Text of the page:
At times, I have experimented with placing ads on my own blogs, and this has generated some revenue over the years.
This has the potential to be higher reward than revenue sharing sites but getting traffic to your own blogs can be a challenge. So, you’ve got to weigh your options.
8. Affiliate Marketing
Writing about products, reviewing them, comparing them, and so on, all offer valuable opportunities for you to create an income as an affiliate.
I wouldn’t say I’ve made it as an affiliate marketer over the years, but I have easily made four-figures from my efforts, with potential for significantly more.
My first online product was an audio course I published in 2014, but I have also been writing and publishing eBooks since around the same time.
My most recent eBook is The Renegade Musician, and it contains an important and timely message on artist empowerment (I wrote it in three days).
These days, I mostly make eBooks for Twitter money. Sounds crazy, but there is an entire Twitter subculture that generates solid revenue from eBooks.
10. Kindles & Paperbacks
I put Kindles and paperbacks as their own category.
An eBook should be concise and value-packed – helping the reader get quick wins and not forcing them through walls of text just to find the information they’re looking for.
A book, on the other hand? Well, that’s another story. Because someone who takes the time to read walls of text and is willing to sit with ideas for longer, ultimately becomes your best clients.
“Hold the phone – are you talking about text-based courses?”
Nope. I‘m talking about video courses. But how does that work?
Well, although I have not done this for every course I’ve ever made, there are courses I scripted out in their entirety before ever presenting them.
So far as I’m concerned, that’s another source of income from writing.
Obviously, I have made some money on Medium, and over the years, it has added up to at least three figures.
Currently, I make enough money for three fancy fruity iced teas per month. But hey, I like iced tea.
Yeah, Medium hasn’t been a big source of income for me so far. That’s okay – I’m writing more and enjoying the journey. See where it takes me.
13. News Break
Where others are growing bearish, I’ve been growing more bullish of News Break by the day, and I’m looking to increase my output because of the potential I see.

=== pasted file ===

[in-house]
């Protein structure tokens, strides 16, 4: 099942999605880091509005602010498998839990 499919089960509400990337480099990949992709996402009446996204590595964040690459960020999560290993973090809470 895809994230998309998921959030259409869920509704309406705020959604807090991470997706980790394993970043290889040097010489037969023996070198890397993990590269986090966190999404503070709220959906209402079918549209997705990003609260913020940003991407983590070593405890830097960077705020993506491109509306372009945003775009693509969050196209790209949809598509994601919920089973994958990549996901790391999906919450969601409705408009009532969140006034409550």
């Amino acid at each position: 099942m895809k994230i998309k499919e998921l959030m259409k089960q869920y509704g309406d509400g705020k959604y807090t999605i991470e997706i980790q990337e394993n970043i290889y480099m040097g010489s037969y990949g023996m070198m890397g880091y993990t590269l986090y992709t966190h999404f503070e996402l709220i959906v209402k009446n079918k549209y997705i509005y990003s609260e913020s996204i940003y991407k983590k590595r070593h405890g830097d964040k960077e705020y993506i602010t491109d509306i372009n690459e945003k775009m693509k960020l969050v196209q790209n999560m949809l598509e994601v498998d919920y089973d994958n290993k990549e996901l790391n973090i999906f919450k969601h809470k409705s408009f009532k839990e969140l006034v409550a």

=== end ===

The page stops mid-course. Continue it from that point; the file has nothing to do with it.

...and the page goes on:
If you’re a new writer, it’s going to be far easier to make a bit of an income on News Break compared to Medium.
That said, if you’re looking to get more exposure for your articles, Medium is the better place to be.
This is outside the box thinking.
But over the years, my songs have earned me thousands of dollars – from streaming, sales, royalties, live performances, and more.
There’s the technical, musical, and performance aspect of music, obviously, but you can’t forget the writing aspect.
Is the Music Industry a Lucrative One?
Having read this story, you may have come to the end of it wondering to yourself, “should I get into the music industry?”
The reality is that I’m probably one of the lucky few who makes a steady income in the music business as an independent writer, educator, coach, producer, composer, and artist.
It’s not a big industry and I have either personally met or have interviewed most of the personalities in the same space.
Don’t get into it unless you have an undying, fiery passion for it. You could get paid much more as a medical, political, or legal writer.
I’m Sorry – What is it That You do, Again?
So, you might have seen mention of sales funnels, websites, email marketing and so forth and wondered to yourself, “what does this guy do anyway?”
I think of myself as a multimedia or new media designer.
I create content, make websites, design graphics, produce music and podcasts, edit videos, coach and train musicians and creatives, build communities, and more.
I’ve shared 14 ways here, but honestly, I’ve probably forgotten some of the other ways I’ve created an income as a writer.
All you need to do to come up with new ways of creating an income is to think a little outside the box. There’s more opportunity out there than you’d even think.
And just writing pieces like this can sometimes catch someone’s attention (I almost ended up as a whitepaper writer for a well-known content management system because of a piece I had written on the topic).